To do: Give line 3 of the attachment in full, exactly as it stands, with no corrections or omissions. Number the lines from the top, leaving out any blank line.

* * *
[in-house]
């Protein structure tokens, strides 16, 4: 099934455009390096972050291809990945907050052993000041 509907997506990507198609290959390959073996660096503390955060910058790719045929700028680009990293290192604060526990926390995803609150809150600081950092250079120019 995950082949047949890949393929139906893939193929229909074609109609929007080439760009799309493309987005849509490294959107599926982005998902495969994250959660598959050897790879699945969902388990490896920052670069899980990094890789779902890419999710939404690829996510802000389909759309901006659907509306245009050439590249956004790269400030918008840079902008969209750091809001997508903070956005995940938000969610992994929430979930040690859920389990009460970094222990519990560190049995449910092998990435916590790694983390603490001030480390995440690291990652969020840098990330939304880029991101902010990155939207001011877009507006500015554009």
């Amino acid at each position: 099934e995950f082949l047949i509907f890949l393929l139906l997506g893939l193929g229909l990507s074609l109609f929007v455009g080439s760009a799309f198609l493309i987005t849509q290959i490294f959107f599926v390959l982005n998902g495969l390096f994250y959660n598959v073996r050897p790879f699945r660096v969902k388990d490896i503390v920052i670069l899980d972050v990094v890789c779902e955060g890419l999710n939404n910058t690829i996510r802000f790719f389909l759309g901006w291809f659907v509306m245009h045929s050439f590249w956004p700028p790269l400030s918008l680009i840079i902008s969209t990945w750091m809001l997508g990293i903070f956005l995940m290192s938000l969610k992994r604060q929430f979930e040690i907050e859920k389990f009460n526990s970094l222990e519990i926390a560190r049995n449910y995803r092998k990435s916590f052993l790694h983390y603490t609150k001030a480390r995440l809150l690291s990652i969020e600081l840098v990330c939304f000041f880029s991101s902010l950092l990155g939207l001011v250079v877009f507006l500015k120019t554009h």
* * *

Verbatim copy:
């Amino acid at each position: 099934e995950f082949l047949i509907f890949l393929l139906l997506g893939l193929g229909l990507s074609l109609f929007v455009g080439s760009a799309f198609l493309i987005t849509q290959i490294f959107f599926v390959l982005n998902g495969l390096f994250y959660n598959v073996r050897p790879f699945r660096v969902k388990d490896i503390v920052i670069l899980d972050v990094v890789c779902e955060g890419l999710n939404n910058t690829i996510r802000f790719f389909l759309g901006w291809f659907v509306m245009h045929s050439f590249w956004p700028p790269l400030s918008l680009i840079i902008s969209t990945w750091m809001l997508g990293i903070f956005l995940m290192s938000l969610k992994r604060q929430f979930e040690i907050e859920k389990f009460n526990s970094l222990e519990i926390a560190r049995n449910y995803r092998k990435s916590f052993l790694h983390y603490t609150k001030a480390r995440l809150l690291s990652i969020e600081l840098v990330c939304f000041f880029s991101s902010l950092l990155g939207l001011v250079v877009f507006l500015k120019t554009h």